When Chris Leone rolled into a major sporting event, people took notice.
"It was incredible. Everybody knew Chris," longtime friend Shawn Delaney recalled.
"Players, team owners, actors — they all came over and greeted him by name," Delaney said. "Everybody you can imagine. Reggie Jackson, Don Shula, [the late Oakland Raiders owner] Al Davis...."
Leone, who grew up in Key Largo and graduated from Coral Shores High School in 1987, died Jan. 8 near Knoxville, Tennessee., where he moved to be near family. He was 45.
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Leone used his wheelchair to stay on the go. He was afflicted with muscular dystrophy, a genetic disorder that severely weakens muscles, nearly all his life.
He was an ardent supporter of Coral Shores sports programs and served as an inspiration to hundreds of Hurricane athletes, Coral Shores Athletic Director Rich Russell said.
"Chris made a lasting impact on everybody who came into contact with him," Russell said. "He was the personification of resilience and toughness.
"When you talk about being able to overcome adversity," Russell said, "there was no better role model for our athletes than Coach Leone."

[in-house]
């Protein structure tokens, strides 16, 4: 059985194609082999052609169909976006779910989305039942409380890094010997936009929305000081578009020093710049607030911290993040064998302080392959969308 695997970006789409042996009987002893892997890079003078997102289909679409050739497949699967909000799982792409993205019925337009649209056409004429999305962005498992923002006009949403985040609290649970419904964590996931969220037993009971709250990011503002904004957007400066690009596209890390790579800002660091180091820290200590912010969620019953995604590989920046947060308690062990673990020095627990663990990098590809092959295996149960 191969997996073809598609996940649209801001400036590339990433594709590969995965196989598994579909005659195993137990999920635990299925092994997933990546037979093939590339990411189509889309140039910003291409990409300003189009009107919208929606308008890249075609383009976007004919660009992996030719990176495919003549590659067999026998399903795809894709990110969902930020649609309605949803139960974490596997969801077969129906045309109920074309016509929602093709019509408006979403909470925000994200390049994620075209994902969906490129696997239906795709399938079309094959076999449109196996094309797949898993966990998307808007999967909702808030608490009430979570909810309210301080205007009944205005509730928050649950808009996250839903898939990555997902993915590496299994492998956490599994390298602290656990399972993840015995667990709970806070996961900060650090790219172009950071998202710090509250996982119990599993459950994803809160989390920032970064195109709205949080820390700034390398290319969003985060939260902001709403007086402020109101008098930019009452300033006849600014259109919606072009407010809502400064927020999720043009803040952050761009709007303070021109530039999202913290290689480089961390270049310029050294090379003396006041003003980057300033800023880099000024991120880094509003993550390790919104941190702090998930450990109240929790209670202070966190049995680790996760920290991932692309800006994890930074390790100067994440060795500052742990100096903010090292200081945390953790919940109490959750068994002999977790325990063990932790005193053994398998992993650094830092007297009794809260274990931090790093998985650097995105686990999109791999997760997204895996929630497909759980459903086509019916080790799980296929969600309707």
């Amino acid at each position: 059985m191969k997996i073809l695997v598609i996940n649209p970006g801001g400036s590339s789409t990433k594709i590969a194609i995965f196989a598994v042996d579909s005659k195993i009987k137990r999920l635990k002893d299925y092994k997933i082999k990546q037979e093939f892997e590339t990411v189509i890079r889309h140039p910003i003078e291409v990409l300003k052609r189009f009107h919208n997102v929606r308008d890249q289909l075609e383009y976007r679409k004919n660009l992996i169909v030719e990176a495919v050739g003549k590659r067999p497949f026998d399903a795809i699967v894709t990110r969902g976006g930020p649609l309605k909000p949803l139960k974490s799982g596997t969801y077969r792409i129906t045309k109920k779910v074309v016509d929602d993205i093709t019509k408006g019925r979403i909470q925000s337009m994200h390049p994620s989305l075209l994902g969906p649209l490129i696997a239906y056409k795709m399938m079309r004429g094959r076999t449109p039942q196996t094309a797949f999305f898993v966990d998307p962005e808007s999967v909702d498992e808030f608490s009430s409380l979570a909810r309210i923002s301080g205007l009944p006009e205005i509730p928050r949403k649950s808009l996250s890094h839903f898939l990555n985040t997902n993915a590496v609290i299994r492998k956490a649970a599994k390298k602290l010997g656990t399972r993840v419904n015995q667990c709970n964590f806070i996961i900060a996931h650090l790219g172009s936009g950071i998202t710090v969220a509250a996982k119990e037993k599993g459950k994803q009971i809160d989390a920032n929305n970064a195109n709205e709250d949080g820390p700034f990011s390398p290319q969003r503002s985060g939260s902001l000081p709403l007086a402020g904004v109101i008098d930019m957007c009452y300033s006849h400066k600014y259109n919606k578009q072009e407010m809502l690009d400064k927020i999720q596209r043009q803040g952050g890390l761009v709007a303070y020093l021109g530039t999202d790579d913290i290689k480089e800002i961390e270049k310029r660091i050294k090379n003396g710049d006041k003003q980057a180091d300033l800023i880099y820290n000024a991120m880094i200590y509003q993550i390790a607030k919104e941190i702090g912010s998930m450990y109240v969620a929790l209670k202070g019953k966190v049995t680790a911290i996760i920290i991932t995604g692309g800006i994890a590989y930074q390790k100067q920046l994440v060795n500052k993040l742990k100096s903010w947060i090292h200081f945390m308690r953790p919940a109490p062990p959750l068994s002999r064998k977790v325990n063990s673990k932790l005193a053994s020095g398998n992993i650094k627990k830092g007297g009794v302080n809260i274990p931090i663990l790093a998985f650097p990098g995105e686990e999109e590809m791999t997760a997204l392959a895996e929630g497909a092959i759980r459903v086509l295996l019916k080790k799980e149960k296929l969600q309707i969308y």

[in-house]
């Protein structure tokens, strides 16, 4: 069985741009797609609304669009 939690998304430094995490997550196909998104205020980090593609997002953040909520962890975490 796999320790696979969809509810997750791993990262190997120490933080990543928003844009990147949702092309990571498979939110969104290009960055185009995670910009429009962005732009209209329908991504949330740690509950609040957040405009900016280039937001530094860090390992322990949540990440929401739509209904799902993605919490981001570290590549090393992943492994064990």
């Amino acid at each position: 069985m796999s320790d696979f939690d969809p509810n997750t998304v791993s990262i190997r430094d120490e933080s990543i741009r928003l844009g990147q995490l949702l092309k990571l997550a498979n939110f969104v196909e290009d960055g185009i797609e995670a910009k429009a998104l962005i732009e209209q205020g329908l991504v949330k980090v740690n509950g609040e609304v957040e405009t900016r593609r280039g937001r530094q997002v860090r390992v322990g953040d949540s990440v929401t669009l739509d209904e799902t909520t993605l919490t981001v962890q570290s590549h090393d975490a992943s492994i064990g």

Leone broadcast sports highlights on local radio, and wrote sports stories for the Upper Keys Reporter and the Miami Herald.
He attended his first NFL Super Bowl in 1971 and did not miss another for decades.
"World Series games, NBA championships, hockey championships -- he was there," Delaney said. "For any Miami team, from the University of Miami or the Miami Dolphins, he was their No. 1 fan."
The Delaney brothers, Fran and Shawn, stayed close to Leone for "for many years of fun-filled adventures," said Shawn, who named his daughter Jessica Christine in Leone's honor.
"Chris was an inspiration to our whole family and so many others. He touched lives all over the country," Delaney said.
Plans are being made for an Upper Keys memorial celebration of Chris Leone's life, possibly in March.
"We want people who knew Chris from the Keys to be able to make the trip back," Delaney said. "There's going to be a lot of people there."